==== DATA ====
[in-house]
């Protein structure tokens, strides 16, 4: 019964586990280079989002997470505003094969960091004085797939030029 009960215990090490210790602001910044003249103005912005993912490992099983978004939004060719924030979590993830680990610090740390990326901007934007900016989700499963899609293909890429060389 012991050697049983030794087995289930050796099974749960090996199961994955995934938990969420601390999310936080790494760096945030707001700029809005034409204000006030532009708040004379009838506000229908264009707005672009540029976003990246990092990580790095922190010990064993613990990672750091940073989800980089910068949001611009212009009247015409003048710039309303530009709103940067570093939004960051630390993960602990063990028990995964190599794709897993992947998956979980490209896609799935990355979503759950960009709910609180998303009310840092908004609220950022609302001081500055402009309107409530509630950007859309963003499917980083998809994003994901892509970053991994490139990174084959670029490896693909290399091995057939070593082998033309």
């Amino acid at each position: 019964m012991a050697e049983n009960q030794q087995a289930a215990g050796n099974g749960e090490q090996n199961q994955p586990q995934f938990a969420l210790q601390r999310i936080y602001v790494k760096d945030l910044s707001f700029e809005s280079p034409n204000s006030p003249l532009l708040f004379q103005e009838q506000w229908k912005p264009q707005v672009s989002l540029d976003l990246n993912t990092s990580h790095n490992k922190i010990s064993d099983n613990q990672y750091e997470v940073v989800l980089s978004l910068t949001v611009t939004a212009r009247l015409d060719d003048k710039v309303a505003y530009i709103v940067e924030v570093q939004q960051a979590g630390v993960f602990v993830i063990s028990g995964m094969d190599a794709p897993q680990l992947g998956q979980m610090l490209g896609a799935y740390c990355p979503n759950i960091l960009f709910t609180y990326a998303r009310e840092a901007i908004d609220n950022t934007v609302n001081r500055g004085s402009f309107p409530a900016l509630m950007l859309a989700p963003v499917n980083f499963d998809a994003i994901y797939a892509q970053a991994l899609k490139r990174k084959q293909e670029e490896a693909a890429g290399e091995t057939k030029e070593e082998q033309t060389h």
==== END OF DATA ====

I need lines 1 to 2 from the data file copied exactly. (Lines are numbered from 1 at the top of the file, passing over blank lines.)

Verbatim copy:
[in-house]
């Protein structure tokens, strides 16, 4: 019964586990280079989002997470505003094969960091004085797939030029 009960215990090490210790602001910044003249103005912005993912490992099983978004939004060719924030979590993830680990610090740390990326901007934007900016989700499963899609293909890429060389 012991050697049983030794087995289930050796099974749960090996199961994955995934938990969420601390999310936080790494760096945030707001700029809005034409204000006030532009708040004379009838506000229908264009707005672009540029976003990246990092990580790095922190010990064993613990990672750091940073989800980089910068949001611009212009009247015409003048710039309303530009709103940067570093939004960051630390993960602990063990028990995964190599794709897993992947998956979980490209896609799935990355979503759950960009709910609180998303009310840092908004609220950022609302001081500055402009309107409530509630950007859309963003499917980083998809994003994901892509970053991994490139990174084959670029490896693909290399091995057939070593082998033309």